"Love is only a moment passed through, not somewhere you can go and live. That's why people build these scaffolds I've so disdained. They make homes. families, networks of colleagues and friends. They're infrastructure projects unto themselves, connected to others by rods and beams. They know they can't stay on the crest of a wave. They build their worlds to get through all the rest. Maybe I should do that too."

4. An Untamed State by Roxane Gay (read August 2017)

A ringing endorsement from author Edwidge Danticat on the cover of this book implores the reader to "clear your schedule now!" and it's a good thing I did. I read this novel in two days. An Untamed State is the first fiction work of Gay's that I've read (I'd devoured Bad Feminist and Hunger) and could not have been more impressed. I can't recommend this book highly enough, but be mindful that it contains graphic and extensive descriptions of sexual violence. 

"I've always loved running, loved how much it hurts, how good it feels when I stop, how much running makes me feel like I have everything I could ever need in my very own body. I slid out of bed and ran down the stairs and out the front door. I ran down the street in my bare feet in the cold night wearing a tank top and pink flannel pajama pants. The moon was full and high and I ran so fast I worried I might outrun my happiness."

5. Difficult Women by Roxane Gay (read August 2017)

Immediately after finishing An Untamed State, I went and checked out Difficult Women at the library. I don't often read short stories, as I sometimes find them to be vaguely unsatisfying, but Roxane Gay's character development and storytelling are so rich that she creates entire worlds in a matter of three pages. She is quickly becoming my favorite author. As with much of her other work, however, Difficult Women does contain sexual violence, so bear that in mind if you pick it up.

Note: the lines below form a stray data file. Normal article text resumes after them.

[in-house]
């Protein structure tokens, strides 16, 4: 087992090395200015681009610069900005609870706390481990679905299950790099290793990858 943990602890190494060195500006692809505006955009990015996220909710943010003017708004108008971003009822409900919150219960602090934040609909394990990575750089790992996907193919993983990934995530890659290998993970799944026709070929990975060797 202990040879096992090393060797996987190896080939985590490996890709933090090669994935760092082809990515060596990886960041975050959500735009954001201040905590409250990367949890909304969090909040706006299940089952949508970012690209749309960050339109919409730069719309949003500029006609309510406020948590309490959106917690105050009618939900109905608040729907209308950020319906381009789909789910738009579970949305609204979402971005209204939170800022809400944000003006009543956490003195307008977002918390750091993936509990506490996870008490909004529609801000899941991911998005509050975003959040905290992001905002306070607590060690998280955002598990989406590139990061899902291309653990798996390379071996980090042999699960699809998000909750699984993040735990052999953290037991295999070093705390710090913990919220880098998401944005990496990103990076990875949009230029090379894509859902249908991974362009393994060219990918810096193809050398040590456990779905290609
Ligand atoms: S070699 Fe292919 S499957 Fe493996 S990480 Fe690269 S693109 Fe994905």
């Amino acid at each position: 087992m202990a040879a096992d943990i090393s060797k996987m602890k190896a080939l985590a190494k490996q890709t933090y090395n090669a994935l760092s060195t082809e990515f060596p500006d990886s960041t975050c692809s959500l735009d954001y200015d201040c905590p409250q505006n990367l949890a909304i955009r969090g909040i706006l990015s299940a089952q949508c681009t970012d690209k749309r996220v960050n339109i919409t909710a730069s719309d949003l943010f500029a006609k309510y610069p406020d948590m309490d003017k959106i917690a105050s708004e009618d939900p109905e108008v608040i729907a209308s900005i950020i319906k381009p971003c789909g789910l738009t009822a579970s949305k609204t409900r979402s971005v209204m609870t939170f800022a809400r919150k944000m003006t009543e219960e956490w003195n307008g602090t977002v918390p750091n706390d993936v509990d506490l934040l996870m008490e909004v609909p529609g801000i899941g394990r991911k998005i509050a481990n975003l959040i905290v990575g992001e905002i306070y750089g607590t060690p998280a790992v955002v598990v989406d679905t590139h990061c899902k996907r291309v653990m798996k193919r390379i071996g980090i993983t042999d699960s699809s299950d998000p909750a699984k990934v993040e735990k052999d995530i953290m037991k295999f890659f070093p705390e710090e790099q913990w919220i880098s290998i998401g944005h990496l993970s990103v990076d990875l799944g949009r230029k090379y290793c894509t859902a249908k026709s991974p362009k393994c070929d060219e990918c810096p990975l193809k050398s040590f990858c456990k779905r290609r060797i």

"Your sister and I have a lot in common. I can tell by the curve of her spine - her body knows things. You worry I'm going to get tired of her late night phone calls asking you for a ride from the bar or to lend her money. You worry I'll get fed up with being trapped in the tense scenes when your family gets together but I won't, not ever. When you go out of town, your sister comes over and spends the night with me because she understands the curve of my spine."

6. When Breath Becomes Air by Paul Kalanithi (read September 2017)

I read this book at the urging of my friend Jasmine, who described sobbing on the beach in Croatia as she finished it during her solo vacation last month. When Breath Becomes Air is the account of a dying neurosurgeon, who, after a shattering cancer diagnosis at the impossibly young age of thirty-six, traverses the terrain of mortality in his journey from doctor to patient. He writes about death, and life, beautifully. This book will punch you in the gut, but it is exquisite. 

"I was searching for a vocabulary with which to make sense of death, to find a way to begin defining myself and inching forward again. The privilege of direct experience had led me away from literary and academic work, yet now I felt that to understand my own direct experiences, I would have to translate them back into language."